Carrying a knife as ‘Self-protection’ from mutant Japanese crows

Since the first emperor, the National Bird of Japan (3Yen / 2009-07-27) has been the crow with a bad attitude, so it no wonder this Kinky Kinki official of Ministry of Land feels the need carry a 6 inch (13 cm) knife as ‘Self-protection’ against the national, mutant, 3-legged crow (above left).

“Self-defense from the crows” – Ministry Official Arrested for Knife Possession Next to Schoolyard
October 16, 2010 | The Yomiuri Shimbun [edited machine translation] —Charged with possession of a knife in close proximity to an elementary school, Mr. Masaya Hanawa, the chief of the National Highway Office of the Kinki Regional Development Bureau of Ministry of Land was taken into custody at the Hushimi Kyoto prefectural police station. Mr. Hanawa (age 36 of Uji City, Kyoto Prefecture) was arrested on suspicion of violating of the Firearms and Swords Control Law [which prohibits carrying a knife with a blade 5.5 cm (2.5 inches) or longer*].
Japanese carrion crows
Around 7:30 am, Mr. Hanawa was found in the street next to the playground allegedly carrying knife approximately 13 cm [6 inches] in Fushimi-ward, Mukaishima CIty, Kyoto. He claimed to be carrying the knife in his briefcase, “for protection against attack by crows.”
Because several crossbow bolts [arrows] were shot into the school grounds a few days before, the police increased their patrols of the school. At the time of an arrest, suspect Hanawa was found peering over the school’s fence and upon a search the police found six bolts fitting a crossbow in the suspect’s briefcase.

via Breaking: @ Nifty News
crow in flight Japanese National Tree concrete utility pole

The crows of Tokyo are aggressive as hell but carrying a six inch hunting knife is not really necessary. There would not even be a crow problem, but Tokyo is ruled by birdbrains (3Yen / 2005-02-07) who 20 years ago eliminated the use of covered garbage cans thus causing a massive increase of crows ripping open trash bags on the streets.

By the way, check out my remix of the sounds of Autumn and crows of my neighborhood: Electric Crow Funk on Tokyo (MP3, 1.5MB).

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I'm a pale, alien, quadruped who has worked for 25+ years at "Maybe-the-Largest Inc." in Tokyo.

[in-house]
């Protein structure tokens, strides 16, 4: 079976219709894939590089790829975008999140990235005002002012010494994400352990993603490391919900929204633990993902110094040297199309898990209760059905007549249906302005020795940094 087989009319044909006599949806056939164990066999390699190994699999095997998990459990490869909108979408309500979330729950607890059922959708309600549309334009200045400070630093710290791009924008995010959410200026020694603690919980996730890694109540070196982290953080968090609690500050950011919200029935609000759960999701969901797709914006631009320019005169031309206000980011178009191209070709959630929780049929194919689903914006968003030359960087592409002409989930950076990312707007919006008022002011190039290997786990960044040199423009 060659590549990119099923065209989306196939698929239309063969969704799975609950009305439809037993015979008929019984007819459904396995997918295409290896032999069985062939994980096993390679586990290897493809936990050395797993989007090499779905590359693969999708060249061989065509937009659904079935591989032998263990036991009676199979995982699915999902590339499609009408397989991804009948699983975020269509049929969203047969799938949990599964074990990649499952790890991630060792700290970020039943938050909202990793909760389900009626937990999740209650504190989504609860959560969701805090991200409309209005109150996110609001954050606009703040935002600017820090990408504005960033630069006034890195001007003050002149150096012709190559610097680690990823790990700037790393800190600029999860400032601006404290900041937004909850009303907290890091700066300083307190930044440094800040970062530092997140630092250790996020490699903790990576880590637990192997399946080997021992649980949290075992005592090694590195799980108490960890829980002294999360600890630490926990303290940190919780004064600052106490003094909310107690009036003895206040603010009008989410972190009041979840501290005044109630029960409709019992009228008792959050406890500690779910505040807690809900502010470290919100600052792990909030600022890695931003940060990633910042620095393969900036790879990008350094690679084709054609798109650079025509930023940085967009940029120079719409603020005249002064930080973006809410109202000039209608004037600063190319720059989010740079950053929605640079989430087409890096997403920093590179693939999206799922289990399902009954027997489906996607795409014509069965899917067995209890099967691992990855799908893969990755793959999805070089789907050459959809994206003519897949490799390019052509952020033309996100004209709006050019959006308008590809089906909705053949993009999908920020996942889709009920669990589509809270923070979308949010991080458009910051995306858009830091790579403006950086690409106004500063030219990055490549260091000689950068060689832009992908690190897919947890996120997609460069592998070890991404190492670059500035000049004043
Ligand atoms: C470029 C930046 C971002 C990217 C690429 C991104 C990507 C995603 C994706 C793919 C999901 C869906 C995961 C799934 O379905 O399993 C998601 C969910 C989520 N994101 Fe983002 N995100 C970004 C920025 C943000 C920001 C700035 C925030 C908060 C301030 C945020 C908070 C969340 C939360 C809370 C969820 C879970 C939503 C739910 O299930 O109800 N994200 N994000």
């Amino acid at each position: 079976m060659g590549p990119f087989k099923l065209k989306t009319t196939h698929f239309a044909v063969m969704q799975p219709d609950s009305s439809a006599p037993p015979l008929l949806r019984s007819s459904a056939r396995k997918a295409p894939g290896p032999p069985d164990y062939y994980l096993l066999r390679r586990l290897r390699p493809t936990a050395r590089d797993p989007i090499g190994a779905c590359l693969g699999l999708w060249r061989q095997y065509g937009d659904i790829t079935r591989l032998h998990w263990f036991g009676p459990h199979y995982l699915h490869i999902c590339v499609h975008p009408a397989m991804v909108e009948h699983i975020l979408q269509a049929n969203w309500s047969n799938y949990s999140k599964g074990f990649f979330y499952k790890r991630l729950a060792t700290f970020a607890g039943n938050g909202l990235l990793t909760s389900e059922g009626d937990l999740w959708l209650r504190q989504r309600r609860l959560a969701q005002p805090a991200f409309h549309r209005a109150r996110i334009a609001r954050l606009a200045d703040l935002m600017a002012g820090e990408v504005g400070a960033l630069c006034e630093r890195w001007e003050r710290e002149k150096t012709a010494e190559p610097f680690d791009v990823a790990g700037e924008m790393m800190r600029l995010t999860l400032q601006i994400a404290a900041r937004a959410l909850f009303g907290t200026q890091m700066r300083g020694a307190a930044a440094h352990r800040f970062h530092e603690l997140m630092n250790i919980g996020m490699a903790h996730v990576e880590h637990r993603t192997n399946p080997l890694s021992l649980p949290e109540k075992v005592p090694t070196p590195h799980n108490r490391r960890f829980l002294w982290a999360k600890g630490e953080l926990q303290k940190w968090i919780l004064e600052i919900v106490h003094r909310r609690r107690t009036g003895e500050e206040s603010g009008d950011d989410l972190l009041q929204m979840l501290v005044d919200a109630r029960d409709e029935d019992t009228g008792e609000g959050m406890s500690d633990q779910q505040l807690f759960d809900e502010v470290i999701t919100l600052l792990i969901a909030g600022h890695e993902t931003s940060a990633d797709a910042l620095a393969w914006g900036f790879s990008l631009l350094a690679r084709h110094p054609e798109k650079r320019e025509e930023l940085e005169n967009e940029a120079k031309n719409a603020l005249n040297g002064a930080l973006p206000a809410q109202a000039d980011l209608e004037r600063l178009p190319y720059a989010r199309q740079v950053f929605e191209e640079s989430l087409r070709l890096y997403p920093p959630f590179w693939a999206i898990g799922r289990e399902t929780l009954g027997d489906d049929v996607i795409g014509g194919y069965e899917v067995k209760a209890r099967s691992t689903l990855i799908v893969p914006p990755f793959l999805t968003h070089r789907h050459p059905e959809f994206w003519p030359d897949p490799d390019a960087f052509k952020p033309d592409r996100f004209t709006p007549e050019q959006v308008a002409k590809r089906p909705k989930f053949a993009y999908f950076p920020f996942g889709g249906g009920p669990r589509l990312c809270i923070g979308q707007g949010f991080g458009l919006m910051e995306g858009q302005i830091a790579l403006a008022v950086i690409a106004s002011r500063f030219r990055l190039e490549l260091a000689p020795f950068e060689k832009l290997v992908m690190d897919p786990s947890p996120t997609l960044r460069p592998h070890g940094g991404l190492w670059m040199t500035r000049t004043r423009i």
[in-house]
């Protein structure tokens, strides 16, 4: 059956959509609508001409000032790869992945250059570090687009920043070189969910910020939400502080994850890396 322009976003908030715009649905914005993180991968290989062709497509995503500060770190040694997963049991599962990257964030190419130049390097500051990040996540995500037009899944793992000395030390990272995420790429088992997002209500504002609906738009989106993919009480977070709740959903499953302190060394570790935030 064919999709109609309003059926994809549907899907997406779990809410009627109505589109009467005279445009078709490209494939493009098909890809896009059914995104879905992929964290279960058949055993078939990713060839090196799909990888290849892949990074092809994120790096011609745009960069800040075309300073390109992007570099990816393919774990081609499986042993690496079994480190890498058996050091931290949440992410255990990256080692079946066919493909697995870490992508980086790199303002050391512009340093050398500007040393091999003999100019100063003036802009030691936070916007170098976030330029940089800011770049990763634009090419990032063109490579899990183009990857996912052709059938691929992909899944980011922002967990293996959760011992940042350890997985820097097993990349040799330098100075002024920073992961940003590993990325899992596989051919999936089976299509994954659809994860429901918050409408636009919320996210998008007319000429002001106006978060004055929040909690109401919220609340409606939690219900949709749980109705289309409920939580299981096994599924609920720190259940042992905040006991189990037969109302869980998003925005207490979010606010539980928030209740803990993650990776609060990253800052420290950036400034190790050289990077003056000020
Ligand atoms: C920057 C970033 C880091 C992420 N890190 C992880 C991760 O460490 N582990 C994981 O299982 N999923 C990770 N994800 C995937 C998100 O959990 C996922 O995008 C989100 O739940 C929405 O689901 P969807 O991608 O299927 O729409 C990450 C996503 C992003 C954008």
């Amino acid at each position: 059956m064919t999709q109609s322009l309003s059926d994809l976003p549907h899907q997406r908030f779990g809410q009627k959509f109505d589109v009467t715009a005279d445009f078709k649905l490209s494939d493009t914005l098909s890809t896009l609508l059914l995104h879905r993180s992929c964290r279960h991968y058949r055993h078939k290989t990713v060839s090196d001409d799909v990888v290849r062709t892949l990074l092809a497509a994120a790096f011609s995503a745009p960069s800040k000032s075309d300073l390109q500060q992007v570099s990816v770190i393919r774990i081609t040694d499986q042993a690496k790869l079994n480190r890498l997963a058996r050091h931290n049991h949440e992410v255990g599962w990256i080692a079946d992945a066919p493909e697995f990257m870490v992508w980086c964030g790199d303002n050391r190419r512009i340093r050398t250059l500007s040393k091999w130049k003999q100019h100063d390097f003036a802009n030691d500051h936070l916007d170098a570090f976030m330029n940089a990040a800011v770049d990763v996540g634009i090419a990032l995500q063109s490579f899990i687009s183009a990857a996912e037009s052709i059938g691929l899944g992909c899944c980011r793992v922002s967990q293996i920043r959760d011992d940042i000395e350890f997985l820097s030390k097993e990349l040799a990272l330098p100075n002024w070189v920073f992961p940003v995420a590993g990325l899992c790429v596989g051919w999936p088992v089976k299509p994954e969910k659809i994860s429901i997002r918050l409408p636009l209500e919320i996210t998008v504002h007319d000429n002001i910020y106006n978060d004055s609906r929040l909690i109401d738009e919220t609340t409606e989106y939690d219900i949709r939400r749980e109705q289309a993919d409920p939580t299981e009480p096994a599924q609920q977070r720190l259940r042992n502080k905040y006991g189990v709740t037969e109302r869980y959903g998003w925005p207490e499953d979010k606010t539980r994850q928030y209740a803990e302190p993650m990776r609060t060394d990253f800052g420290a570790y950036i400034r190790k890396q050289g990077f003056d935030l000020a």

2 thoughts on “Carrying a knife as ‘Self-protection’ from mutant Japanese crows”

  1. I’m a knife enthusiast and collector, as well as a frequent camper.First off, you are correct about the 6cm limit for carry. It also must be concealed – meaning that it can’t be carried in a holster or on a keychain clipped to your beltloop, or even clipped to the top of your pocket. It has to be at deep in your pocket or in a bag. I lost a good pocket knife — my favourite Al Mar — when a cop decided to confiscate it because the clip was visible.

    Also don’t forget that any knife with a blade length of more than 15cm (5 7/8 inches) is not lawful for possession – even at home – unless it is a cooking or fishing implement, or you have filed for an exception with the prefectural public safety commission. I have a 40cm blade handmade Bowie knife that I have a permit for as it’s a piece of art, for example.

    Camping is a sort of grey area in that you have to be demonstrably heading to or from a site. There was a case a few years ago where a manga artist got pulled over on the expressway and they found his camping knife in his trunk and charged him because he wasn’t actually on his way to or from a campsite at the time, even though he had other camping gear with it. Don’t pack a blade unless you’re actually underway.The officially recognized exceptions to the knife laws are cooking equipment and fishing equipment, and there is also an exception to the carry laws if the knife is part of a tool kit (meaning it has to be in a pouch or case with other tools). If you’re going on a camping trip, store your knife with your other gear until you get to your site. I usually toss it in a stuff sack with the cooking implements so that I can claim it’s for cooking, and thus legal no matter what. If you’re planning to do a little fishing, even safer if you toss it in with your fishing tackle. You won’t get in trouble for a knife if you’re on your way to or from a camping site with all your gear and have it stowed with cooking tools or fishing gear.

    If you’re taking trains, stuff the cooking implements and knife at the bottom of your ruck to make sure it’s not easily accessible.For everyday carry, I keep my legal limit pocketknife in a small zippered pouch with a multidriver and a few other small tools that I can toss in a bag or in a jacket or rear pocket. This constitutes a tool kit, and adds a layer of legal safety should a cop decide I need searching. I also leave it at home or at the office if I intend to do any drinking, just in case the bar I’m in gets rousted for some reason or another.

    —via | tokyohoon comments on About carrying a knife….

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